"Famous Amos" Shirt


In 1975, on Sunset Boulevard in Hollywood, California, Wally Amos opened his first chocolate chip cookie bakery. For years, this agent for performers such as Marvin Gaye, Bobby Goldsboro, and Dionne Warwicke had loved making cookies, using his Aunt Della's recipe. The little cookies with pecans and lots of chocolate bits were favorites among Amos's Hollywood clients and friends in the entertainment industry. They convinced him to open his own cookie business, giving birth to Famous Amos Cookies.

Within a few years over two dozen Famous Amos cookie outlets had opened across the country. Retail cookie tins featured Wally Amos wearing a trademark straw hat and cotton shirt, clothing that he donated to the Smithsonian in 1980. The hat and shirt had become symbols of grass roots entrepreneurship and a mainstream African-American business.

By the mid–1980s, Famous Amos Cookies had outgrown their founder. The business went through a series of new owners before its purchase by Keebler in 1998. Years earlier Wally Amos had turned to another interest, making personal appearances as a motivational speaker and writer, using the skills he had learned in the entertainment and baking industries to inspire audiences to follow their dreams, wherever they might lead.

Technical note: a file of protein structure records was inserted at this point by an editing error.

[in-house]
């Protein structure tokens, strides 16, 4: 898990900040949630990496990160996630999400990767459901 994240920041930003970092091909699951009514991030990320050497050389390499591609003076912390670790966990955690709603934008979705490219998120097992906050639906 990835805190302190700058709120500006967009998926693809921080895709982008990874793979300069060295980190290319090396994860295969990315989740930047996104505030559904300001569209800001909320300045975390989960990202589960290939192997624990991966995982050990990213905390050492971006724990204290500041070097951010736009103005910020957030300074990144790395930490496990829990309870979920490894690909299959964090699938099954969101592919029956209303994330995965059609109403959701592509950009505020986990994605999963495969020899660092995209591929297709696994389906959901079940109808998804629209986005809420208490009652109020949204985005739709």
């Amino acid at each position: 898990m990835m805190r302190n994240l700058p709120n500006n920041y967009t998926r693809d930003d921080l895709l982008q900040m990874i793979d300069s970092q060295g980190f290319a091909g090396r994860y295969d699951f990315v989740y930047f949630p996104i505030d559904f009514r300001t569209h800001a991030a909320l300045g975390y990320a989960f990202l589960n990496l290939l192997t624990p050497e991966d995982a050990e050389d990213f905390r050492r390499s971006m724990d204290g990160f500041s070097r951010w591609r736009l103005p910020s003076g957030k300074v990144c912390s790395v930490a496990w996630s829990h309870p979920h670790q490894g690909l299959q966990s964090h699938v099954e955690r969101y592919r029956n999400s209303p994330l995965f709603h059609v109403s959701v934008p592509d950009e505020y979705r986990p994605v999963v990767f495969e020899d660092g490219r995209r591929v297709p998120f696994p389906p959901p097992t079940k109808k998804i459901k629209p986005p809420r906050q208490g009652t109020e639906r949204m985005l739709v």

Date Made: ca 1980

Referenced: Amos, Wally

Location: Currently not on view

Subject: BlacksFood CultureAfrican American


See more items in: Work and Industry: Occupations, Advertising


Exhibition Location:

Data Source: National Museum of American History

Id Number: 1980.0886.02Catalog Number: 1980.0886.02Accession Number: 1980.0886

Object Name: shirt

Physical Description: cotton (overall material)Measurements: overall: 30 in x 24 in; 76.2 cm x 60.96 cm

Guid: http://n2t.net/ark:/65665/ng49ca746ab-6cb4-704b-e053-15f76fa0b4fa

Record Id: nmah_1117387

Our collection database is a work in progress. We may update this record based on further research and review. Learn more about our approach to sharing our collection online.

If you would like to know how you can use content on this page, see the Smithsonian's Terms of Use. If you need to request an image for publication or other use, please visit Rights and Reproductions.